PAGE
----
Defining what constitutes a new product success or failure is a critical first step in computing and assessing success and failure rates. If a product concept demonstrates enough strength during early stage testing to warrant investment in product development, but fails to survive beyond product or market testing is this a new product failure? If a new product as launched and gains retail distribution and generate revenues but those revenues fail to meet stated targets is that new product a failure? If a new item is launched and gain retails distribution generates revenues but this revenues fails to met stated targets is that new product a failure? If a new item is launched and generate significant first year distribution and revenues, but loses distribution and revenues after the seasonal or are merely replacements for other products in our existing line?

Clearly, therefore, the industry needed to develop a consistent definition of what constitutes new product success or failure. However, even more basic was the need to clearly define what constitutes a new product.

Is a product new because it is new to the consumer? Most industry observers agree that a product new to the consumer is a new product. But how about a product that is new to the company? Or a product that represents improved performance?

The progressive Grocer report is notable for its specification of (1) a classification scheme for new food and allied products which differentials new products from new it PCS: (2) a specific definition of product failure which is used as a criterion to determine whether a new product is classified as a success or a failure and (3) empirical data on failure and success rates. Previously, with the exception of data provided by information resources incorporated in their annual “New product pacesetter” reports, little actual data has been provided to wither confine or contend the conventional wisdom that 4 out of 5 (or worse) of all new products fail.

1.5 SCOPE OF STUDY

The scope of this study include new product development, test marketing prospects and challenges. Using Guinness Nigeria plc Bottling company Edo State as a case study. It will be done from the period of January to August 2014. accommodated the records for a period of 2 years with Guinness Plc or their distributors.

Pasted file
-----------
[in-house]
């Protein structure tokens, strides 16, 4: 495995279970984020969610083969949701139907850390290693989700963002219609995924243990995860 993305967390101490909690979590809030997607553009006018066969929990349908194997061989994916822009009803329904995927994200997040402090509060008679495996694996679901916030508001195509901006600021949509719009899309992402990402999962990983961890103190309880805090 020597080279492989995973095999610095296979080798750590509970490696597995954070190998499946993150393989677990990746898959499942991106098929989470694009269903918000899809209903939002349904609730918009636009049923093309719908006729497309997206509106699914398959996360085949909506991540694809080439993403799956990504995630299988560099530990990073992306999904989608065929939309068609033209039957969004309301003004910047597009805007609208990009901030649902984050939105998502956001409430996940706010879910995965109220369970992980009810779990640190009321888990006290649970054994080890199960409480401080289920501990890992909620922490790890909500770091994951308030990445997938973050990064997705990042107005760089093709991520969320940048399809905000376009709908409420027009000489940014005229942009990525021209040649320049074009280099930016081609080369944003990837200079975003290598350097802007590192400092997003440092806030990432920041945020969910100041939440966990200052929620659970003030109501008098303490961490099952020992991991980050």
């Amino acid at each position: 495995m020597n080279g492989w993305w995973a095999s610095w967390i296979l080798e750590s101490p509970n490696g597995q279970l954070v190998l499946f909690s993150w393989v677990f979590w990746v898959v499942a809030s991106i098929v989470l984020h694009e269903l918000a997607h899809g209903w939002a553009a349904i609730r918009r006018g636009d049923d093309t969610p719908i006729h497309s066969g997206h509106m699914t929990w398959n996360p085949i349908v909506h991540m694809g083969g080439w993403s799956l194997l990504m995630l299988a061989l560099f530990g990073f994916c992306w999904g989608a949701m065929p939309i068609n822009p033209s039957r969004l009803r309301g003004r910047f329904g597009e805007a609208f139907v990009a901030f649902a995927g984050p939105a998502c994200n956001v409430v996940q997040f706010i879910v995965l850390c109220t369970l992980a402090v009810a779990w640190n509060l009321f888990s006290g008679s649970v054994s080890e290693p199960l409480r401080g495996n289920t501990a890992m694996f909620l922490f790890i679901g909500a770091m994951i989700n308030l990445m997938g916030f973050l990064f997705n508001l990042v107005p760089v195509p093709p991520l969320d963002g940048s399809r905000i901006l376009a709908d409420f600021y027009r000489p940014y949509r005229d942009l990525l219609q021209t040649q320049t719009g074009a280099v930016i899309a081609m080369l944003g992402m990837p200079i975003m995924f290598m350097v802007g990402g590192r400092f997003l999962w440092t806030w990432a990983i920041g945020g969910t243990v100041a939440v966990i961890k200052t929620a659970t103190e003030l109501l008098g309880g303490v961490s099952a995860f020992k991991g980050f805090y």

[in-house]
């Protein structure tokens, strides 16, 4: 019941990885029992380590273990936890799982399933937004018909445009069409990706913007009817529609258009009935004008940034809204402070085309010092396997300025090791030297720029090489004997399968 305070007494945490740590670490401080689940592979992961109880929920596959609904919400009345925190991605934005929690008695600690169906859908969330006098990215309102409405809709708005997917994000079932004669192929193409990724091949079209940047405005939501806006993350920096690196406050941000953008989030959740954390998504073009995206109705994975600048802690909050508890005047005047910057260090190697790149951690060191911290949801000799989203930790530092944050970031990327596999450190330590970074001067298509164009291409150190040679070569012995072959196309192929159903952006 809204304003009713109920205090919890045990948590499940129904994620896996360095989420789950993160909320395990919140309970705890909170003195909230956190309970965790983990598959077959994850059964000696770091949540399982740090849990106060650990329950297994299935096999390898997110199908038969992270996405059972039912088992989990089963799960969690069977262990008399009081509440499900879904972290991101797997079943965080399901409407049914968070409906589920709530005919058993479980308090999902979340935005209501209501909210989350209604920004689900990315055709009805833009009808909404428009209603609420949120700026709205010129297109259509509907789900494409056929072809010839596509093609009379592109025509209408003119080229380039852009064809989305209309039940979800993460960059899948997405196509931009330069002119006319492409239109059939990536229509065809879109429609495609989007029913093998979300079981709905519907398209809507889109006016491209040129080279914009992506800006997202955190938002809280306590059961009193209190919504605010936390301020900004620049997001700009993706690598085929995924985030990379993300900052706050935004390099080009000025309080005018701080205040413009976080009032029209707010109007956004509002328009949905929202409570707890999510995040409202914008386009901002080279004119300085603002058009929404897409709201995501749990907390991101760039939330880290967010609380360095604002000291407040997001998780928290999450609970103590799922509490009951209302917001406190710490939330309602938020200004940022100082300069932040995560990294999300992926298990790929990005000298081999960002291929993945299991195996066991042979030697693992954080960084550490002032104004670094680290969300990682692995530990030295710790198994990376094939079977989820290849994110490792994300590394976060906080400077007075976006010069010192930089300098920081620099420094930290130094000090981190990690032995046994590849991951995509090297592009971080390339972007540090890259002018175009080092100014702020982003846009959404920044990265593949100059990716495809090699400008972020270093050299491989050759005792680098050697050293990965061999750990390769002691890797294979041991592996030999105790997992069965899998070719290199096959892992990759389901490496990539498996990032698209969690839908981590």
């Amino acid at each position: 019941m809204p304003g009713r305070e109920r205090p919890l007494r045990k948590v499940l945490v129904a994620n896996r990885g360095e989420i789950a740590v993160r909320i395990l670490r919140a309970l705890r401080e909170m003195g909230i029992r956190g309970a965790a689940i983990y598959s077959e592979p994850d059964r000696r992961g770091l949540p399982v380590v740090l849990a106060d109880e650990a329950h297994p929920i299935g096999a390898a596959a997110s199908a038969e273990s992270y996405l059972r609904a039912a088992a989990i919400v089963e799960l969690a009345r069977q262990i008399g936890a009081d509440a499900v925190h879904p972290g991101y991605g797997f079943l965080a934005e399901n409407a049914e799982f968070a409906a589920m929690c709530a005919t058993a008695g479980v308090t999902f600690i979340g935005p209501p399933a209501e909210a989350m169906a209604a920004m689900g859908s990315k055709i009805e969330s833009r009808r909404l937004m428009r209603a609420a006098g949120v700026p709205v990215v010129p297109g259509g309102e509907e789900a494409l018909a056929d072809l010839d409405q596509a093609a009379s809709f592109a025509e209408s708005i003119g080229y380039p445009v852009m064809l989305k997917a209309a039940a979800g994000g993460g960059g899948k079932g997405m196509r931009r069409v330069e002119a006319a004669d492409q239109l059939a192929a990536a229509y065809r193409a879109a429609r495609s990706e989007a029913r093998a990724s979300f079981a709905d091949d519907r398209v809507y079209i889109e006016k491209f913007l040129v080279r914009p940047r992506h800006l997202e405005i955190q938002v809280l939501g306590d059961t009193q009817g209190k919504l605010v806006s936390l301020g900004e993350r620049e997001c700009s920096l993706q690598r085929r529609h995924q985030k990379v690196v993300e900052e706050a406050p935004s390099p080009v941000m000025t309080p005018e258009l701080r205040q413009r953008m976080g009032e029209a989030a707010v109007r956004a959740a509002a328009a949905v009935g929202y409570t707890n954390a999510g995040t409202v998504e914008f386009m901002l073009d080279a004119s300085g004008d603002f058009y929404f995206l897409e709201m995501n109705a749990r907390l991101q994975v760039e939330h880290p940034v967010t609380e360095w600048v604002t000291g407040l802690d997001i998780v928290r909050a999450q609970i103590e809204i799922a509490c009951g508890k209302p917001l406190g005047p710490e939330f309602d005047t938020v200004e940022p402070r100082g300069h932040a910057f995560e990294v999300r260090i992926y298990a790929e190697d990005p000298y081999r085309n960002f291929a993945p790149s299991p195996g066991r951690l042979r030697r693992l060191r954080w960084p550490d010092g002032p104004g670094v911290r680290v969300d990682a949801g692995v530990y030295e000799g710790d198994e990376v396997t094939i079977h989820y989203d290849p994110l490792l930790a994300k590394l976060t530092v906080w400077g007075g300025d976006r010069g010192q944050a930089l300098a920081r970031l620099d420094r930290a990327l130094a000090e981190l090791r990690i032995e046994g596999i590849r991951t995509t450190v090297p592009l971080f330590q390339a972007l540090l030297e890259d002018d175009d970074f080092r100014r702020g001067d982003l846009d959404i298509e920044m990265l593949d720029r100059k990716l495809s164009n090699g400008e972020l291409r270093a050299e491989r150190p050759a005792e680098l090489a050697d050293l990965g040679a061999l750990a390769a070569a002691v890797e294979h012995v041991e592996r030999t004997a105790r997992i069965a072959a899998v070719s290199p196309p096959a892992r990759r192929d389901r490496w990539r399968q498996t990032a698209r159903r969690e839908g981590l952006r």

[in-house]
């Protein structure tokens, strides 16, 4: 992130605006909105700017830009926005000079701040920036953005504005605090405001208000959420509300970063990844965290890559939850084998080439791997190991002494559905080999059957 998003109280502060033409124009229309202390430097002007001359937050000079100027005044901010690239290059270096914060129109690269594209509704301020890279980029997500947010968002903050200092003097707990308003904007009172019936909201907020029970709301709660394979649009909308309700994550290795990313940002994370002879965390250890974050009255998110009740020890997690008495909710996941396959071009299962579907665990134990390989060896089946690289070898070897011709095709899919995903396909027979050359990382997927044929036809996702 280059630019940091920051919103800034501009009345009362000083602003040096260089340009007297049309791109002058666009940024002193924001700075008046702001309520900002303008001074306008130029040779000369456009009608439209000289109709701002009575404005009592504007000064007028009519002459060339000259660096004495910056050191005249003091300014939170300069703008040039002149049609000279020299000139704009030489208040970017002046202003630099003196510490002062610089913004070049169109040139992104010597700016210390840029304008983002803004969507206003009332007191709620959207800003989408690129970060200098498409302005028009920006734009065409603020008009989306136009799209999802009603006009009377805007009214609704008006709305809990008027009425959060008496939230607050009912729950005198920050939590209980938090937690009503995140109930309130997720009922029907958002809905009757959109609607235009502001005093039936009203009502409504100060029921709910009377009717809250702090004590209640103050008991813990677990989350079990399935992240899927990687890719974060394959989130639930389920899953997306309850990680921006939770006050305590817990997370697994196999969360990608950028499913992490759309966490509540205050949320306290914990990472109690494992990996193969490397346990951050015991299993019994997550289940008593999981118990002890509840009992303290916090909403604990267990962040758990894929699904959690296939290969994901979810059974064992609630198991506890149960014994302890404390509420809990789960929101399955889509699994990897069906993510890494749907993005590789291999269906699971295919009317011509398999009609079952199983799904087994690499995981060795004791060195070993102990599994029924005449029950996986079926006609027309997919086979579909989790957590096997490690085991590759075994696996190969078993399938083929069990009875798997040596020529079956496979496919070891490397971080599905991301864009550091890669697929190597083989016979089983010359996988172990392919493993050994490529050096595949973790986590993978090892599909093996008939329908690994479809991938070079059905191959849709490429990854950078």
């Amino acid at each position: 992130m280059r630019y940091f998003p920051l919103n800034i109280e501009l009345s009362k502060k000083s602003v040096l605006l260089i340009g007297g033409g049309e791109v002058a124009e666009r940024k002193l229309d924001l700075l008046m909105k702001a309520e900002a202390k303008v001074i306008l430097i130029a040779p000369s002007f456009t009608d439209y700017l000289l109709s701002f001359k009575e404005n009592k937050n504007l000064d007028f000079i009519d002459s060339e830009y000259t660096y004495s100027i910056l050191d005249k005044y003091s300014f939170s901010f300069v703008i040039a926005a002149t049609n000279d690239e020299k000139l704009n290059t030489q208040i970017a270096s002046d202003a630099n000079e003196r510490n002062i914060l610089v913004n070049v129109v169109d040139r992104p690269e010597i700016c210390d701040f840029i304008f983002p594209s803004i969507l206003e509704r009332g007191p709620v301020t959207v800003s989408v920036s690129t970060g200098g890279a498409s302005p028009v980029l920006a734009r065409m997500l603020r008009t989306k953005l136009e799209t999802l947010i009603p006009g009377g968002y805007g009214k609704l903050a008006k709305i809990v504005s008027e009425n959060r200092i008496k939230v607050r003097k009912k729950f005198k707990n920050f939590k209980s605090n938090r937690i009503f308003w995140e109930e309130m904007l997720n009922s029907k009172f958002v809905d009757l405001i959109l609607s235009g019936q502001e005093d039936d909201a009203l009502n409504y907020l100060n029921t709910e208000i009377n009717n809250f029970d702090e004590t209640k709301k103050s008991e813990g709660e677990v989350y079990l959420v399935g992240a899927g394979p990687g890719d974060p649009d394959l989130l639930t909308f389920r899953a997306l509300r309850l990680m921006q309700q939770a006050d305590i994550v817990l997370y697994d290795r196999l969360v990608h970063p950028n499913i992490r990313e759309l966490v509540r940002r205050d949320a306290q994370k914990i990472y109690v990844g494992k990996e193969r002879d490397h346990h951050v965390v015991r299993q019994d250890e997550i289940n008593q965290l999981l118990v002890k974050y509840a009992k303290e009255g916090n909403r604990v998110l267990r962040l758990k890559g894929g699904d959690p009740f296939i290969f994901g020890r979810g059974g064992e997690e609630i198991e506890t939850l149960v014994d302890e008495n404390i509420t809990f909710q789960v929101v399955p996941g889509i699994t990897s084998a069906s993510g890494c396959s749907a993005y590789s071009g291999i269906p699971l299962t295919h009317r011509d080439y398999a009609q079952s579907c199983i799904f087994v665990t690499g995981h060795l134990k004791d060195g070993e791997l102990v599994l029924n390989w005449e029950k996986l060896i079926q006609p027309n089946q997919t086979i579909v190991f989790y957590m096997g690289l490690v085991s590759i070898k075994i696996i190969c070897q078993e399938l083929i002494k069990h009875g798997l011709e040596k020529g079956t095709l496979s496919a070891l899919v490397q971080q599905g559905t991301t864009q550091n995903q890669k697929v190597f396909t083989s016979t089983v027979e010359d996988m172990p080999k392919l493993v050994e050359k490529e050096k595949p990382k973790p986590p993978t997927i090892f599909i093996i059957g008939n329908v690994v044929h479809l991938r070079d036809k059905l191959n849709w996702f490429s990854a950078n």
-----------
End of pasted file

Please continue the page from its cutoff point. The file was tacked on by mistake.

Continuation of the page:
1.6 DEFINITION OF TERMS

1) New products: New products are good and services that differ significantly in their characteristics or intended uses from products preciously produced by the firm.

2) Efficient consumer response (ECR): is a trade and industry body working towards making the grocery sector as a whole more responsive to consumer demand and promote the removal of unnecessary costs from the supply chain.

3) Product development: The creation of products with new or different characteristics that after new or additional benefits to the customer. It may also involve modifying an existing product.

4) Product concept: It is the understanding of the dynamics of the product in order to showcase the best qualities and maximum features of the product. Product concept believe that customers prefer products that have the most quality, performance ad features.

5) Product launch: A product launch is the initial showing of a product. The first time a customer see and can purchase the product. It refer to a new product coming or being launched into the market.

6) Test market: In the field of Business and marketing, is a geographic region or demographic group used to gauge the validity of a product or services in the mass market prior to a wide scale rollout.

7) Organizational environment: They are institutions or forces outside the organization that potentially affect the organizations performance. These include supplies, customers, competitors, government, regulatory agencies, public pressure etc.

8) Cross functional team: Is a group of people with different functional expertise working toward a common goal.

9) Market test: The selling of a new product in a limited area to see how will it sells and highlight any possible problems.

10) Virtual test market: Is a computer simulation of (tens of) thousands of virtual consumers that react via purchasing decisions to new (and existing) product offering and marketing campaigns. As a result, the virtual test marketing yields a market share prediction for each product on the virtual market.